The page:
The US military knows it needs to speed up technology adoption through optimization, something at the heart of Silicon Valley culture
The U.S. military won’t soon be adopting open-plan work environments, flexible PTO, free ubiquitous food, and lean manufacturing processes, although Silicon Valley wants it to. At the recent Rocky Mountain Cyberspace Symposium, both were trying to cope with cultural realities to help fight the battlefield of the future.
In both panel and training sessions, slick Silicon Valley instructors tried to enlighten notoriously stern-faced rooms full of suits and camouflage-fatigue-laden attendees, who seem slow to jump on board. In a week immersed in a sea of TLA’s (three-letter acronyms) they were not even speaking the same language, if acronyms are indeed a language. In the military, of course, they are – it’s almost impossible to form a sentence without one (or even several).
Foremost among the topics: Speeding up technology adoption through optimization, something at the heart of Silicon Valley culture.
But while compressing software development cycles gives a product the shortest path to success in a startup, it might also represent the shortest path to drop the wrong bomb on the wrong place in the real world of kinetic warfare. It’s hard to iterate past that with a continual integration and deployment cycle.
Still, with full software development cycles in the mil space taking somewhere around 38 months (by one estimate), a multiple of typical software industry figures, it’s hard for the military to keep pace with the battlefield of tomorrow. The top brass know they need to keep up with the rest of the world, and to stay ahead, tech adoption has to change.
It’s all about risk and trust
The military’s aversion to risk is both legendary and understandable, given its mission. When they perceive that software vendors don’t understand what to do after the first digital bullet flies from an adversarial force, their interest cools quickly. Telling the military to try “turning it off and turning it on again” is a non-starter, but one that software wonks have long secretly leaned on when something really strange happens.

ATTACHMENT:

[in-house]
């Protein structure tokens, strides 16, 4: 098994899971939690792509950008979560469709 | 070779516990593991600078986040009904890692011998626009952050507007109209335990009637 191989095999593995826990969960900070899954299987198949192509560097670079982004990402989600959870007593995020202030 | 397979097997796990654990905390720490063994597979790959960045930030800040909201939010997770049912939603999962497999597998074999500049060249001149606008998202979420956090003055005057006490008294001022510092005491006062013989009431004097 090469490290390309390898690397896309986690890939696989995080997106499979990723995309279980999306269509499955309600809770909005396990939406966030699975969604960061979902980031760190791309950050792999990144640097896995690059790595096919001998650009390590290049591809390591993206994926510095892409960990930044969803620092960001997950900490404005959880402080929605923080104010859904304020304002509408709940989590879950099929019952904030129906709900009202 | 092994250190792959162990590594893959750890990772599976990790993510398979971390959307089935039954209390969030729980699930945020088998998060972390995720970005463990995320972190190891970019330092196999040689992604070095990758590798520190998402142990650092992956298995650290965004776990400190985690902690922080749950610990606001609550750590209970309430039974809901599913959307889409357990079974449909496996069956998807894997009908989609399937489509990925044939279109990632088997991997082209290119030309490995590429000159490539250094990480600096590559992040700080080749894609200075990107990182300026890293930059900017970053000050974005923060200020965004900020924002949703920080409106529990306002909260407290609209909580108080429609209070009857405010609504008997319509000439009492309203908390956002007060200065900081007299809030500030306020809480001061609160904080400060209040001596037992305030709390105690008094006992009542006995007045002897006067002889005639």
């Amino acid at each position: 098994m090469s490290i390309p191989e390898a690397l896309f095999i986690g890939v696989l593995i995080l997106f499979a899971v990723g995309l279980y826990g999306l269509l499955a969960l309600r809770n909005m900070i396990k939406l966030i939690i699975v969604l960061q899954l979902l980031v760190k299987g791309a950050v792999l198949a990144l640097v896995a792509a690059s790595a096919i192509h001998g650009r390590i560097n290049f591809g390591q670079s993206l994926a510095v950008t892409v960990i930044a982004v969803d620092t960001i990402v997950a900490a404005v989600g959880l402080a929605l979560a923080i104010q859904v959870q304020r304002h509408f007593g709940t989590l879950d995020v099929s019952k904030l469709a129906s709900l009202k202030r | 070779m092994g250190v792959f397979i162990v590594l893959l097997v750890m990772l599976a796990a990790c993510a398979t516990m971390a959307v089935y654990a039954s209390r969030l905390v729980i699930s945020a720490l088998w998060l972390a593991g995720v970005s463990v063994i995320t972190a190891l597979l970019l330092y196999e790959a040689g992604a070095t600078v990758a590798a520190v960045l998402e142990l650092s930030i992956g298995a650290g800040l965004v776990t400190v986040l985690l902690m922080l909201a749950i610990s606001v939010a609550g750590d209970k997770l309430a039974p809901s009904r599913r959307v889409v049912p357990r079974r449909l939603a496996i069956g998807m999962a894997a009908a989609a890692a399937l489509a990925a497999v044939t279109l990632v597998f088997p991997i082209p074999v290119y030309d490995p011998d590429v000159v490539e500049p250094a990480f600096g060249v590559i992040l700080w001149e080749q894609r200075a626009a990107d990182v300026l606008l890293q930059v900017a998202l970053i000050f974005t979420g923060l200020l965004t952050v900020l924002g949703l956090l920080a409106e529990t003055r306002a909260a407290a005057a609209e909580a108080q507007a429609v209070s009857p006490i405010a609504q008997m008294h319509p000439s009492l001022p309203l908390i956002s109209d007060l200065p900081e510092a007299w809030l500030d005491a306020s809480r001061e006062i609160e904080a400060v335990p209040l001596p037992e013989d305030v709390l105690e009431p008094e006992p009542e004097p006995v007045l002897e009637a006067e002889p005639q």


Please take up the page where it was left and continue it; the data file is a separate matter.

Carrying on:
That’s not sufficient for people who are in harm’s way with bullets whizzing as a result of a software failure on a sensor system. They’re interested in “information resiliency”, of which cybersecurity is only a part, and they’re trying to make Silicon Valley understand that.
And there’s about to be an explosion of sensors (and the resulting data collected) heading into the battlefield and into space. These sensors not only supply things like critical coordinated timing for defense systems (GPS), critical imaging and communication across the US, but by the very physical nature of orbit, they expose a global attack surface as they whizz around the earth many times a day.
This is why they’re nervous.
The US Air Force operates with a model called an OODA loop – observe, orient, decide, act – that it tries to iterate through on the battlefield. It’s a holdover from airplane pilot training: the ability to rapidly assess one’s situation and respond appropriately to potential threats. One vendor proposed letting AI do the heavy lifting, thereby compressing that cycle significantly. But it introduces the potential for errors other than those of alacrity and may introduce altogether other problems. Errors are really bad.
We’ve been saying for years that you can’t just fire-and-forget ML and let it do security unhindered, despite what others’ marketing hype has boldly offered for years now. The military couldn’t agree more.
But the military knows they need to get quicker at adopting new technology. This sentiment was summed up by Lauren Knausenberger, CIO for the Secretary of the Air Force, when she opined, “the more we have to fight IT, the less we can fight the bad guys”.
Speaking of methodology, the US military is standing up a variety of projects to more meaningfully (and quickly) engage tech companies, with things like pitch days, and a host of small initiatives around the country to make them more approachable to tech. That, along with aggressively rolling out zero trust initiatives so they don’t have to trust a particular piece of tech, commercial or otherwise. But there’s still a wide gap in the way commercial technology companies understand the military mission.
Still, it’s worth trying. The US Department of Defense, as a potential customer for an IT company, is larger than many countries’ total GDPs, so it’s hard to ignore the needs and wants of this single, if unwieldy, customer.
At a speaker panel, Lt. General (Ret.) Chris Weggeman remarked “culture can either build or kill capabilities”, so the cultural divide will have to be resolved if the military is to keep pace and succeed at its mission. Though the free unlimited food still might be a good idea – hackers survive on snacks.